“One of the strangest ruins I found was an underground bunker with two high security vaults inside,” reveals Grist. “The doors were hanging open and I was able to go inside. Hanging on the wall were five curious icons that looked at once mysterious and cultish.” Grist goes on to say that while people theorized on his website as to what the symbols meant, it was only after a fellow haikyoist went there and had his account published in a magazine article that the mystery was solved. “We [learned] that it was a vault belonging to a famous Japanese securities company that went under in the bubble. The mystery was very exciting for a time though.”
Florian has also had the chance to venture to a wide range of haikyo sites, with the Katashima Training School perhaps being one of the most intriguing, as it was basically a training ground for suicide terrorist attacks. “Hardly anybody knows that the Japanese military had a thing for self destructing soldiers,” Florian writes on his website, Abandoned Kansai (see sidebar on p18). “They blew up their own people not only in airplanes, but in mini-submarines, speed boats, and as divers with mines on top of a five-meter-long bamboo stick.” However, as exciting as navigating these kinds of sites can be, a haikyoist must always remember that when it comes down to it, they should not be there. When asked about the legalities of entering these properties, Grist answers that “in some cases it probably is trespassing. I’m no expert [on the law], but I know it is at least frowned upon.”
For those interested in haikyo, there is plenty of information in print and online to help get started, including finding locations and how to get there. For example:
Michael John Grist has been undertaking regular haikyo expeditions for over three years and shares his experiences and photographs at www.michaeljohngrist.com.
Florian has been navigating haikyo around Japan for about six months. He talks about his adventures and posts photos of his experiences at http://abandonedkansai.wordpress.com.
Florian agrees that it is technically trespassing. “If you take something it is theft, and if you break something, even by accident, it is vandalism. If you break something while entering then it is burglary. It doesn’t matter that the place is abandoned.”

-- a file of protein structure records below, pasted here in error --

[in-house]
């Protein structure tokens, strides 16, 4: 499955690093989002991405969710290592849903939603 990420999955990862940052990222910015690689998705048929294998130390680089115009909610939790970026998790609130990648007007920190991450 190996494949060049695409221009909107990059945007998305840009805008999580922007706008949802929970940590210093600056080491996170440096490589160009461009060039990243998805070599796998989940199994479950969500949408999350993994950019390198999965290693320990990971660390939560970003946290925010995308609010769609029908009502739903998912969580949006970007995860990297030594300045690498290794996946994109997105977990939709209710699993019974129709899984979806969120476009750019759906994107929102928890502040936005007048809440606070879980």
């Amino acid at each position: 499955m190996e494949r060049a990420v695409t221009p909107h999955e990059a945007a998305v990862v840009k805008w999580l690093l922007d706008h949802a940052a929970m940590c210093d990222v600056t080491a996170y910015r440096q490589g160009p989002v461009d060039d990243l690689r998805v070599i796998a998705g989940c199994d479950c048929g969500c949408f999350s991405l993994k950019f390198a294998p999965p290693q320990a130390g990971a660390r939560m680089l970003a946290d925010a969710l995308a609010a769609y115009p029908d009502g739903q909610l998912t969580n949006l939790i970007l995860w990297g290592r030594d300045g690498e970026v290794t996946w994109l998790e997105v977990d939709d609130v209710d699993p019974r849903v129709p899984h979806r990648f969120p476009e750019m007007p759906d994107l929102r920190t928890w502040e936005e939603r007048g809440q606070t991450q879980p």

And both Grist and Florian stress that they, as with most haikyoists, are not in it for any buzz, nor do they gain any thrill from being somewhere they shouldn’t. “I am just in it for the ruins,” Grist elaborates. “The [security] protecting some of the places is doing it more for [the owner’s] liability in case somebody like me gets inured inside.”
Other than running into the odd security guard who may ask haikyoists to leave—and the best advice is to respect those directives—both Grist and Florian state that using common sense is the most important thing when undertaking such an expedition. Budding haikyoists should remember to have a good look at the area they want to explore from the outside first, checking for security measures, barbed wire and other people to make sure it is really abandoned, before proceeding with caution.
“The biggest risks are from unsafe floors and railings,” says Grist. He also warns, as strange as it may seem, that concrete can—and does—rot through. It is also important to follow the hai- kyoist/urbexer’s general rule: take only photos, leave only foot- prints.
I think back to that desolate hotel underneath Mt. Fuji. The questions about what went before are endless: Who owned it? What became of them? Do they still think about their place on the lake? Who holidayed there? In some ways, haikyo demonstrates that one person’s trash really is another’s treasure. It also shows that the life of a building or structure does not end with the finishing of construction, or even occupancy. In fact, some might say that this is when life really begins: through an old door leading to a new world waiting to be discovered. This is pretty rare in a country where virtually no stone has been left unturned.
Photos by Florian (photos one to three) and John Grist (four to six)